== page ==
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On the Light Side

July 10, 1985

LOWER TOWNSHIP, N.J. (AP) _ Arne Jensen and his 10-man crew on the fishing boat Courageous knew they had a big dinner when they caught a 37-pound, 4-ounce lobster off the coast of Cape Cod.

They were hoping they’d snared a record, too.

The lobster, caught on a scalloping trip that ended Monday, could be 185 years old, and was certainly around during the Civil War, said Judy Capuzzo, an associate scientist with the Woods Hole Oceanographic Institute in Massachusetts.

″Lobsters that big are rare, but not unheard of,″ she said.

″We brought him back because we thought he might be close to the Guinness record,″ Jensen said.

But the Guinness Book of World Records lists a 44-pound, 6-ounce lobster caught off the coast of Nova Scotia, Canada, on Feb. 11, 1977.

And Jensen’s catch won’t go for dinner after all. It is on display in a local fish market and will probably be forwarded to a taxidermist.

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ODESSA, Texas (AP) - A cunning trapper is ridding a park of unwanted prairie dogs, making a little pocket money and perpetuating his reputation as a man who can catch anything.

In fact, Chester Antilley catches prairie dogs barehanded.

″I put water in the holes and, hopefully, get them up near the top,″ Antilley said. ″They’re pretty difficult to catch.″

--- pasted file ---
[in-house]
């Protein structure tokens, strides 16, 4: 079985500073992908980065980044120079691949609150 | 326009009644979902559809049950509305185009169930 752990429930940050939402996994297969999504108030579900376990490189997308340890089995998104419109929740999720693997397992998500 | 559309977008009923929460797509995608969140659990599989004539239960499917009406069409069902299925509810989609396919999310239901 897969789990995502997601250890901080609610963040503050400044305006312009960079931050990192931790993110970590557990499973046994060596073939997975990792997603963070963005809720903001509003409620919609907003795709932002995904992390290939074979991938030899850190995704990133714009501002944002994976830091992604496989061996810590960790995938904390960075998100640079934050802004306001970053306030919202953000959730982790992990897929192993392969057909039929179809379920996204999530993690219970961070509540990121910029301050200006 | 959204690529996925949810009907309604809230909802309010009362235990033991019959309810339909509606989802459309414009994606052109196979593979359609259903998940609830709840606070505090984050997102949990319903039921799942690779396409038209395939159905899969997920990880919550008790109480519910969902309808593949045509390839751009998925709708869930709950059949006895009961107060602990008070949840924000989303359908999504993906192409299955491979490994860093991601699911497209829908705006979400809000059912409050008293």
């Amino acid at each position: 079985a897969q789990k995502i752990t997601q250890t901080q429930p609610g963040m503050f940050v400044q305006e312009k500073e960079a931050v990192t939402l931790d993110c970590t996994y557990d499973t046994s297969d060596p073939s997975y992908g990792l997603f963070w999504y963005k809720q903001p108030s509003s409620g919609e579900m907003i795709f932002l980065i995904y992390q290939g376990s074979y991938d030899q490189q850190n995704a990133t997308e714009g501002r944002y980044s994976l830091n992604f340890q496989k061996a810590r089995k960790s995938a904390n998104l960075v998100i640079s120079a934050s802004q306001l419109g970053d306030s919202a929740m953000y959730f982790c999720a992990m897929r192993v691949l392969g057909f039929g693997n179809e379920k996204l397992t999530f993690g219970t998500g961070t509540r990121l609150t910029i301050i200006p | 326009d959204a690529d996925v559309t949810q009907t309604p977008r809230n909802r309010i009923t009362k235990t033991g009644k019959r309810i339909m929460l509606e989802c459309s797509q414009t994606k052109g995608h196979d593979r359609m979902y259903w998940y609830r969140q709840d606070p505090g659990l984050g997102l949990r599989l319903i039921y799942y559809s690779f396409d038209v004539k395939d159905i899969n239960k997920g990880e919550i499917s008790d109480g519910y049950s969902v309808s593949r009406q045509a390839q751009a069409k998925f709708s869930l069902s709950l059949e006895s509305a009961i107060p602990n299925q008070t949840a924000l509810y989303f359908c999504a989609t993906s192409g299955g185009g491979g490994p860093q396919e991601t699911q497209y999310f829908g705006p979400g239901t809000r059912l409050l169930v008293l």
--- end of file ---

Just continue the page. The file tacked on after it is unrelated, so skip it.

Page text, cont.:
Although he makes money by selling the animals to zoos and pet lovers, parks department adminstrators say the 55-year-old Clyde resident is doing them a favor.

Sherwood Park has as many as 1,000 prairie dogs, and park officials want more than half of them removed. Athletic leagues complain that baseball and soccer fields and jogging paths are littered with holes dug by dogs who escaped from the two-acre fenced area alloted for them.

Enter Antilley, who also has caught horned toads, owls, hawks and crows.

″It’s hard work,″ he said. ″Sometimes I just quit. In other words, they beat me.″ ---

SHELTON, Conn. (AP) - When it comes to mailing report cards on time, the U.S. Postal Service gets an F.

But give Shelton Postmaster Richard Sutkowski an A for effort in trying to figure out how more than 1,600 report cards mailed here two weeks ago turned up in Oakland, Calif.

″This is definitely not funny,″ Sutkowski said after the cards reappeared in his town on Tuesday. ″We deal with a lot of mail and this is an error. But I can say at the least that this is out of the ordinary.″

Sutkowski said he is working with the post office’s regional director in New Haven to determine how the mail got to California.

A guidance counselor dropped off the 1,651 cards for grades 9 through 12 at the post office on June 27. Last week parents began calling to ask about the cards’ whereabouts. No one had an answer until the cards arrived at the post office Tuesday with other California mail headed for the Shelton area.

Conceivably, not all the students in Shelton rejoiced at the discovery.

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